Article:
Llwyddiant i brosiect myfyrwyr Therapi Galwedigaethol Prifysgol Caerdydd
05 Awst 2019
Occupational Therapy (OT) students from Cardiff University have recently taken part in a week-long domestic life skills project, funded by BBC Cymru Children in Need and the Royal College of Occupational Therapists.
The project, which was based out of the OT Clinic at Heath Campus and led by Sally Scott-Roberts and supported by Dr Catherine Purcell, involved students working collaboratively with young people with neurodevelopmental disorders including; Developmental Coordination Disorder, Autism Spectrum Disorder, Attention Deficit Hyperactivity Disorder, Dyslexia and Developmental Language Disorder.
The young people, aged between 11 and 19 years, are in mainstream education across South East Wales and had recognised that they needed support to develop the skills required to become more independent at home and in the community.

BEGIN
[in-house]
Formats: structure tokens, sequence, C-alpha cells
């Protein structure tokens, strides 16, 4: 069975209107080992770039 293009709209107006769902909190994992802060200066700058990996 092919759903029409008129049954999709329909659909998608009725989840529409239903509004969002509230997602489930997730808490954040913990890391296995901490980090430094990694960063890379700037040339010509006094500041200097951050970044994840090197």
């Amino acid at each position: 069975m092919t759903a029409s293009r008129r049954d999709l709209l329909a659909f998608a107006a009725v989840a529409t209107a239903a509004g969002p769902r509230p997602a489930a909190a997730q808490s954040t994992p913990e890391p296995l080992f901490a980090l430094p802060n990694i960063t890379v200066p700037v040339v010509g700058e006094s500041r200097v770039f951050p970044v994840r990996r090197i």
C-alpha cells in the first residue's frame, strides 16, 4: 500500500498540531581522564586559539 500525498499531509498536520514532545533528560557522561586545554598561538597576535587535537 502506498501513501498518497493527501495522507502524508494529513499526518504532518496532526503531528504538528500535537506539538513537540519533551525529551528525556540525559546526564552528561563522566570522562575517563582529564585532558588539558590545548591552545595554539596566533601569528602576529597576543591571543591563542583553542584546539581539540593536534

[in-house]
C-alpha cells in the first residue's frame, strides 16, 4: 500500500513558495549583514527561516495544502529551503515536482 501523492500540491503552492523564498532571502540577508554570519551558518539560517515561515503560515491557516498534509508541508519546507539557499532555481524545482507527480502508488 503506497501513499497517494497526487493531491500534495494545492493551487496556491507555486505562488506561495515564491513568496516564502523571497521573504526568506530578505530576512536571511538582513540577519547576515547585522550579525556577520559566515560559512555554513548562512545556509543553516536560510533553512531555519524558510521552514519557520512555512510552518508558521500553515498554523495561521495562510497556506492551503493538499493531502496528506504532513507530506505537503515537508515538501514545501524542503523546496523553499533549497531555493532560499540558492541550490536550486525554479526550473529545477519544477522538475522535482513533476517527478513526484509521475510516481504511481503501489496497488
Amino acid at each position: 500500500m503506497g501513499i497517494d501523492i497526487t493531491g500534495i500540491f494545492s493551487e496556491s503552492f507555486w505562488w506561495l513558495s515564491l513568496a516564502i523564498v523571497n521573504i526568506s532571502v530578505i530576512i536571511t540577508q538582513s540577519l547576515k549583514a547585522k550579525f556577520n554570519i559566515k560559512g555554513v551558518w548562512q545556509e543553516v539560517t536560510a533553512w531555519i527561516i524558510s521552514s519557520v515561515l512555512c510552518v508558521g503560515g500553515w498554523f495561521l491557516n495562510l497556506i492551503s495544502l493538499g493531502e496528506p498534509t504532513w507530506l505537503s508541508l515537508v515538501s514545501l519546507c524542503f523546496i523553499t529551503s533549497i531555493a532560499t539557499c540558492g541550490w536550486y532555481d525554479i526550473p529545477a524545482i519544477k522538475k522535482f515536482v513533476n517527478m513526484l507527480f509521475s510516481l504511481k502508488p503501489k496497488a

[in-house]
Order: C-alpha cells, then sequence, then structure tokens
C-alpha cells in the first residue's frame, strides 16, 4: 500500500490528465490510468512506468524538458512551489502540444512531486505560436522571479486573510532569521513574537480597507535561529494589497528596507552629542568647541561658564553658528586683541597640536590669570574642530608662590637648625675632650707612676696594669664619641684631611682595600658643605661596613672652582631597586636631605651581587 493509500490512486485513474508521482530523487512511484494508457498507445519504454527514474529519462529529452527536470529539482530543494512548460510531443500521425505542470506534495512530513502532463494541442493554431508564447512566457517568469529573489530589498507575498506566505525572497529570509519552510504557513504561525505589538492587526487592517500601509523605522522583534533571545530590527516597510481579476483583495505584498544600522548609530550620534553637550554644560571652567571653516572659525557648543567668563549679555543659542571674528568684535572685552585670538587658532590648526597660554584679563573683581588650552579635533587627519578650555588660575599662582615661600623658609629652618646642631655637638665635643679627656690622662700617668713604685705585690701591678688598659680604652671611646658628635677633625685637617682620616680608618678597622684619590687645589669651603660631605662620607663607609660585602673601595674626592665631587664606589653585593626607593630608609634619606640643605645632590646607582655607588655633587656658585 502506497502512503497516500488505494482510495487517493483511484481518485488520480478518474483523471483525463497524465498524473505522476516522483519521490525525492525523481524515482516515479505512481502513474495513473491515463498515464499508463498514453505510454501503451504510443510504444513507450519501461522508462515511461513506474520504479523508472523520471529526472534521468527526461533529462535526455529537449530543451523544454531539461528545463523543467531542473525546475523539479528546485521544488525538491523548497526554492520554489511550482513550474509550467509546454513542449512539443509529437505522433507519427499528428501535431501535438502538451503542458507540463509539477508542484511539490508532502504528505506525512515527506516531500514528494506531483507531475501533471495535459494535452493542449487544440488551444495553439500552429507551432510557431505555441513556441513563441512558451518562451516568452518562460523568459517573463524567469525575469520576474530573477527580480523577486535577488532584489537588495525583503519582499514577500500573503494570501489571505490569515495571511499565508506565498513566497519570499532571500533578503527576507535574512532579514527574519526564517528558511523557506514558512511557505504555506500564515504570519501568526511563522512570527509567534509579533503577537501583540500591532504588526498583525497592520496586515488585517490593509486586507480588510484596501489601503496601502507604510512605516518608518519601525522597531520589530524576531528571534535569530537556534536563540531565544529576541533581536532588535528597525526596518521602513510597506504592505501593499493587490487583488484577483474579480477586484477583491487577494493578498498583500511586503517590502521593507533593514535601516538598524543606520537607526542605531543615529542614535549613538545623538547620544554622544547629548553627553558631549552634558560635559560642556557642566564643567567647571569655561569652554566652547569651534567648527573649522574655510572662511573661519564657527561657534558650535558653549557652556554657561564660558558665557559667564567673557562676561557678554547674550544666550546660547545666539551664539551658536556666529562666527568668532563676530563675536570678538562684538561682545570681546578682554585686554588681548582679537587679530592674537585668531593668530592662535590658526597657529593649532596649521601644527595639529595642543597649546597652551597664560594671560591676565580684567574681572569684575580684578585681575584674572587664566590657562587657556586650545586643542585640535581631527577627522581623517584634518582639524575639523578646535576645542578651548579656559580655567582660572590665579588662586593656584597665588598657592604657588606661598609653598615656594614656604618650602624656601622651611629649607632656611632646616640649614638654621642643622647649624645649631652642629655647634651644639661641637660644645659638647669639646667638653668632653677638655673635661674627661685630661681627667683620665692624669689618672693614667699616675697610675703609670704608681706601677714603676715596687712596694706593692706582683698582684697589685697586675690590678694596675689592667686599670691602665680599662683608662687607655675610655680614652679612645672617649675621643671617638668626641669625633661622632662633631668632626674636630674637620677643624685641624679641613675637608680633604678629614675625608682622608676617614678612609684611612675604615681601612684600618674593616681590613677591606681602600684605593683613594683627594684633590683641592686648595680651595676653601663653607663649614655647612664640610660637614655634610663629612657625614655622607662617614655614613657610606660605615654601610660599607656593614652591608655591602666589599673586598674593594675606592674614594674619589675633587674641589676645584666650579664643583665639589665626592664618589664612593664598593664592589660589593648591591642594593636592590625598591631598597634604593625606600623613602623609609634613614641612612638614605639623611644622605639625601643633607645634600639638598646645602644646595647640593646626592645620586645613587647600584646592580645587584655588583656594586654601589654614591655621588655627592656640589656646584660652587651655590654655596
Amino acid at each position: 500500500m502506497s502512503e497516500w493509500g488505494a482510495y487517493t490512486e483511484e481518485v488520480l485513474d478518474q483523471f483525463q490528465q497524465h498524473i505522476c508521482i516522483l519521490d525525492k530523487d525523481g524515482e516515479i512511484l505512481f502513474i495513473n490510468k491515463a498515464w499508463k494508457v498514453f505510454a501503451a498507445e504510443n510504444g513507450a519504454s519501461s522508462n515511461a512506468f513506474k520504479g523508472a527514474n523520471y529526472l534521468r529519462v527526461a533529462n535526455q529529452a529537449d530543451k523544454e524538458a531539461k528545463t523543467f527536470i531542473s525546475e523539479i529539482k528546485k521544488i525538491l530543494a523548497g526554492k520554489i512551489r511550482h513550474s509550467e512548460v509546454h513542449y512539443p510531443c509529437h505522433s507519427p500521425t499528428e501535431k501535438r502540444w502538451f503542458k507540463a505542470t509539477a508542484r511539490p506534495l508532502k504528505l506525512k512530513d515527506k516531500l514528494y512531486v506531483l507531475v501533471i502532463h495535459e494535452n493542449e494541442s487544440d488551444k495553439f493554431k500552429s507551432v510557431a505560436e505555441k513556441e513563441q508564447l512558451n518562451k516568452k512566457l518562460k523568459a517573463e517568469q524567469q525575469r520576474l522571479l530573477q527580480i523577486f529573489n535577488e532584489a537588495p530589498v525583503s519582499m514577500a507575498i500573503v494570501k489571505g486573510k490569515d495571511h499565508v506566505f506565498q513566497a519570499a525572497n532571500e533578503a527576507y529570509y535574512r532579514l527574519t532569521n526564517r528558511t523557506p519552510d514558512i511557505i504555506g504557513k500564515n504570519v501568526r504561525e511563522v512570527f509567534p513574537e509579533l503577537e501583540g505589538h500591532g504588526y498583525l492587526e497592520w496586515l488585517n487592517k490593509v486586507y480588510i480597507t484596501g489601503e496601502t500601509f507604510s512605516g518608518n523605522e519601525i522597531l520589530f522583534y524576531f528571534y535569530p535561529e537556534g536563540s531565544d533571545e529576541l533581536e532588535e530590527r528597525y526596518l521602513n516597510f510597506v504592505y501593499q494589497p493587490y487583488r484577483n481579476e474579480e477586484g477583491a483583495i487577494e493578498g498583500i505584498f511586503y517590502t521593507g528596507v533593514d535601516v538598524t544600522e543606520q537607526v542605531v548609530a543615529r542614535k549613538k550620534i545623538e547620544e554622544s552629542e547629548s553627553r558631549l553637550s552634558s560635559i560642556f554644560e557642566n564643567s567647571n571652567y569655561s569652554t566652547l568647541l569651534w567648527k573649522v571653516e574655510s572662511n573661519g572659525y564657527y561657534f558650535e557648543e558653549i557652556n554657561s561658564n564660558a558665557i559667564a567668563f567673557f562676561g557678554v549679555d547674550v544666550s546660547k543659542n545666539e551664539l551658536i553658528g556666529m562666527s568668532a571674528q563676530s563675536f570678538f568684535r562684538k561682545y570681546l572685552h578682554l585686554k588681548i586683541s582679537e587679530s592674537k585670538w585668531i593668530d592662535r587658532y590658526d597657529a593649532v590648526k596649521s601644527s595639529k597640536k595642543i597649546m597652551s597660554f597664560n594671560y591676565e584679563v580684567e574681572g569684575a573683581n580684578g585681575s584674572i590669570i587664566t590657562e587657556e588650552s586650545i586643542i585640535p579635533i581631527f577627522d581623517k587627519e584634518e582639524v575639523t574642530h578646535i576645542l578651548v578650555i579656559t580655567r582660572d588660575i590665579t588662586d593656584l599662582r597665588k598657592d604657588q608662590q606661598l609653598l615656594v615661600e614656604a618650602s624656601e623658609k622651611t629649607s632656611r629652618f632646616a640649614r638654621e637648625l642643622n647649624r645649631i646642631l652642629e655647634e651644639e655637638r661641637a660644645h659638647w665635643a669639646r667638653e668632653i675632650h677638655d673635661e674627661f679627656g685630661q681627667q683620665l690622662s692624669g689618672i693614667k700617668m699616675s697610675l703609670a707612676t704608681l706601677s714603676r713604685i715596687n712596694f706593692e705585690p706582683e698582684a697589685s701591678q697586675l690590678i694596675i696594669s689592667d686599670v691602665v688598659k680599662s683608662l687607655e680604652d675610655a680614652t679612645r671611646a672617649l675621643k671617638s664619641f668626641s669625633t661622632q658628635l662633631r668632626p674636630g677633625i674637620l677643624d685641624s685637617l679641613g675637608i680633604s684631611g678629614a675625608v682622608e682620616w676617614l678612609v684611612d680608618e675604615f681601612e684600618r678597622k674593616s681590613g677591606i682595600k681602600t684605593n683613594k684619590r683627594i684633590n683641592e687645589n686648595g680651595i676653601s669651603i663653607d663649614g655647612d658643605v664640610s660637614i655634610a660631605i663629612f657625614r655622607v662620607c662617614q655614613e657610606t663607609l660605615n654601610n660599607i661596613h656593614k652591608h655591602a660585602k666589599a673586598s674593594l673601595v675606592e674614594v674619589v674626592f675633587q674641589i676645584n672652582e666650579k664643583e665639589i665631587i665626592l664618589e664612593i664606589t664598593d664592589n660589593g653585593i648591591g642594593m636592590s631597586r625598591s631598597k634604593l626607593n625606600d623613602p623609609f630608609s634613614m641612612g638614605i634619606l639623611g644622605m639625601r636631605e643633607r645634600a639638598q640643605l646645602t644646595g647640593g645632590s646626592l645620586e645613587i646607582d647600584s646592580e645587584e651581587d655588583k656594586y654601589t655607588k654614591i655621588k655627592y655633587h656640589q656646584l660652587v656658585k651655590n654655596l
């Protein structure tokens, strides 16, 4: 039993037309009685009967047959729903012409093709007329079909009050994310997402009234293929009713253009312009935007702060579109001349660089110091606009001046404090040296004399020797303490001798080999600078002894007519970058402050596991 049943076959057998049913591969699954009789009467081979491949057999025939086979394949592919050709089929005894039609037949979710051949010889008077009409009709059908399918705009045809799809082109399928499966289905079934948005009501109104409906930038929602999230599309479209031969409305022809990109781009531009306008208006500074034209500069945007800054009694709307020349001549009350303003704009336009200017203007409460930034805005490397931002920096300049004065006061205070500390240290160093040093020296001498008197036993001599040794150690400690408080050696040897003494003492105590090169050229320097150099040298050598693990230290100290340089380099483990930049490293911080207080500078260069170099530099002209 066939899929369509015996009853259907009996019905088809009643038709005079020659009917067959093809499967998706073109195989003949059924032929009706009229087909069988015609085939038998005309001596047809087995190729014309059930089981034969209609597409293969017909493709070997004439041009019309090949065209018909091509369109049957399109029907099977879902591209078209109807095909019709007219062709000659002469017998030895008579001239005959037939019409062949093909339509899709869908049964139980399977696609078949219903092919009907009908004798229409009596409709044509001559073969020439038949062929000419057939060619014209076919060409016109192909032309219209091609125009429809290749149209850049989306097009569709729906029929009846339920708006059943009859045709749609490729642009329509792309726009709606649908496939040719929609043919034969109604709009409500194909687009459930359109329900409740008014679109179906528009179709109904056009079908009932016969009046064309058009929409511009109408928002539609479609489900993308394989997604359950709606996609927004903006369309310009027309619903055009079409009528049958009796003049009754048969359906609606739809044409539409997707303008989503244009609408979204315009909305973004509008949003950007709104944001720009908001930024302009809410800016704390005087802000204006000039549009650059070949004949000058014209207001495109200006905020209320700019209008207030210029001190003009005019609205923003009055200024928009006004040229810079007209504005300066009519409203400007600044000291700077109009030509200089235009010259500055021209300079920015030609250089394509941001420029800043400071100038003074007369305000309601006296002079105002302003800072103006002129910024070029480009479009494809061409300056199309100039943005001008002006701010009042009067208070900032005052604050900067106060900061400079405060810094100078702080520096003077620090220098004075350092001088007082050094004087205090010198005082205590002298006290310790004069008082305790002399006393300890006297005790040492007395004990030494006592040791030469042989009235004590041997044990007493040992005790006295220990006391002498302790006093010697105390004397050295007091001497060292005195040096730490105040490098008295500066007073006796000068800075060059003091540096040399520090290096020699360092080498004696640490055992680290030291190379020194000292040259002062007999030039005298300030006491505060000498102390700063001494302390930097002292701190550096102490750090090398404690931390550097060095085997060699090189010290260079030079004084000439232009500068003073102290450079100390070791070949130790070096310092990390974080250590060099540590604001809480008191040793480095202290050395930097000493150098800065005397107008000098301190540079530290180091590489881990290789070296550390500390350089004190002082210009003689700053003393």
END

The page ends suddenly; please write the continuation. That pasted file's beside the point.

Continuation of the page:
At the beginning of the project, the OT students supported each young person to identify three goals for the week. Goals included knowing how to budget money and how to use a knife safely when cooking, as well as being more confident when using the bus or when out shopping.The students then used a person-centred approach when helping the young people to meet their goals.
The week culminated in a ‘big cook’ where the young people, who had budgeted and shopped for the ingredients of their chosen recipe, cooked lunch for everyone.
The project was a huge success for all involved. At the end of the week, the young people had met their individual goals and felt that they could continue practising their new learnt skills in every-day life.
The OT students also hugely benefited from the experience, which allowed them to apply theory to practice, with one student stating; "The week has allowed me to really consolidate my understanding of approaches to intervention…"